The Lanes had five children, including two daughters, Mae and Laura, who relocated to Ocean Grove with their parents. I’m taking a guess that Mrs. Lane and her daughters did most of the work at Lane Villa, considering Jacob’s poor health. It’s not surprising to note that Mrs. Lane’s name appears in newspaper advertisements for Lane Villa as the proprietor. Looks like Sarah was the boss lady.

It seems the Lane ladies were well-suited to running a guest house. They kept Lane Villa open year-round and often entertained in the off-season. One would think tending to guests during a bustling Ocean Grove summer would be enough to send anyone to their bed for another eight months. But the Lanes thrived on providing hospitality. For example, in November of 1892, they held “An olde time sociable” to raise money for the building of a bridge over Fletcher Lake. Tickets were ten cents, “sweetmeats extra”. Mae and Laura were still playing hostess as late as 1923, when their Hallowe’en party made the front page of the Ocean Grove Times.

lane villa ocean grove new jersey

If the Lanes hadn’t enjoyed running a guest house, they probably wouldn’t have inspired such affection in their guests. There was at least one family that returned to Lane Villa year after year. In the early part of the 20th century, the Weeks family of Newark — Wilbur, his wife, and their two daughters, May and Edna — spent their summers in Ocean Grove, always at Lane Villa. Perhaps they’d known the Lanes in Newark. They knew them well enough to be in attendance at Jacob Lane’s 81st birthday party at Lane Villa in May 1911.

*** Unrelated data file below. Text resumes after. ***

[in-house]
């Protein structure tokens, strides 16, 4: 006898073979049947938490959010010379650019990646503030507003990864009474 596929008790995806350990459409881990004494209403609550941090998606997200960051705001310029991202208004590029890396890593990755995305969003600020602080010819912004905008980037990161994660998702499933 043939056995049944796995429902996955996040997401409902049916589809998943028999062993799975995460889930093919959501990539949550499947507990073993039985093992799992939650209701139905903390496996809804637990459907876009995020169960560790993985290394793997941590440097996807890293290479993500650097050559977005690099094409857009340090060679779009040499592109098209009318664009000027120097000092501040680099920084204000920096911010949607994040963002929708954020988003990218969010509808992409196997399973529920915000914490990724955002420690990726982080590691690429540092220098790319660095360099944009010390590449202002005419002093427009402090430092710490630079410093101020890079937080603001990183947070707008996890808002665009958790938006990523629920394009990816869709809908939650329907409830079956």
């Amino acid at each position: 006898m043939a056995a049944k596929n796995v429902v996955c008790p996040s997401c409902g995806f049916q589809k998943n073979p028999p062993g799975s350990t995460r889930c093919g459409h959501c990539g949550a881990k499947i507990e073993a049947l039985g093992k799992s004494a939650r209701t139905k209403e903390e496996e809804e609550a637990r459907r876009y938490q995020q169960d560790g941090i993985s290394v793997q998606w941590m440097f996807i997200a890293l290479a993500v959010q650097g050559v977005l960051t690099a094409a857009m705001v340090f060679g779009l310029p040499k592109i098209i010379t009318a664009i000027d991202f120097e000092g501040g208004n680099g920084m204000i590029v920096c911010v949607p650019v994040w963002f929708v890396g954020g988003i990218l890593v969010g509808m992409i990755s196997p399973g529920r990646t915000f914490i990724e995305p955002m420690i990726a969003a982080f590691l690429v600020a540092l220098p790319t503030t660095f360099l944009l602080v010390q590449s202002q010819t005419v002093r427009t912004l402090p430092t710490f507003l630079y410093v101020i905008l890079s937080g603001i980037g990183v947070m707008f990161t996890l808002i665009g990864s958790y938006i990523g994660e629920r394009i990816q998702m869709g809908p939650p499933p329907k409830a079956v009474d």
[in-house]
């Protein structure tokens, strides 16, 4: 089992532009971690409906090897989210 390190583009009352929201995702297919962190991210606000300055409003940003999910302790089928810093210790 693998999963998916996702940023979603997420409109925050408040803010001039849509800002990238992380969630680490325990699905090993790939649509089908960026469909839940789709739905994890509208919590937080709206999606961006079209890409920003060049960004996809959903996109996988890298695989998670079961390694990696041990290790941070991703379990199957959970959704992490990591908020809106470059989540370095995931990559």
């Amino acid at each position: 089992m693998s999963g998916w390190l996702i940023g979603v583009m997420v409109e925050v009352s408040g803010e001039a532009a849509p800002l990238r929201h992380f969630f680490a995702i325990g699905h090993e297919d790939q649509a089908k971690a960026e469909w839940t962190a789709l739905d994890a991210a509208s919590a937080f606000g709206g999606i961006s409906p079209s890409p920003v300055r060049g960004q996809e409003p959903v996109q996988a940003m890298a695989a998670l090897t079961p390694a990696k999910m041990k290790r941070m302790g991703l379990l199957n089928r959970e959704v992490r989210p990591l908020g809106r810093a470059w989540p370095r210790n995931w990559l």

Those summers in Ocean Grove made quite an impression on young May and Edna Weeks. Perhaps as they watched Mae and Laura Lane assisting their parents in the running of Lane Villa, they envied them, even imagined themselves in their place. While it was undoubtedly hard work, there must have been something idyllic about operating Lane Villa, because May and Edna purchased it from the Lanes in 1935. In doing so, they may have been fulfilling a girlhood dream. A newspaper article of that year reports that the Weeks daughters, since married, were calling themselves “the firm of Cottrell and Grammer” (that is, Mrs. Mae Weeks Cottrell and Mrs. Edna Weeks Grammer). They continued to run the guest house, still called Lane Villa, throughout 1935, as newspaper ads of that year show the proprietors as “Cottrell and Grammer”. However, they didn’t advertise in the Ocean Grove newspaper after 1935. Lane Villa was still acknowledged as the home of Mr. and Mrs. Frank Grammer (Mrs. Grammer being Edna Weeks Grammer) as late as 1942.

lane villa ad 2

The Lane sisters stayed in Ocean Grove upon selling to the Weeks sisters, Cottrell and Grammer. The November 24, 1950 edition of the Ocean Grove Times reports Laura Lane celebrating her 90th birthday at home with her sister at 75 1/2 Mt. Pisgah Way.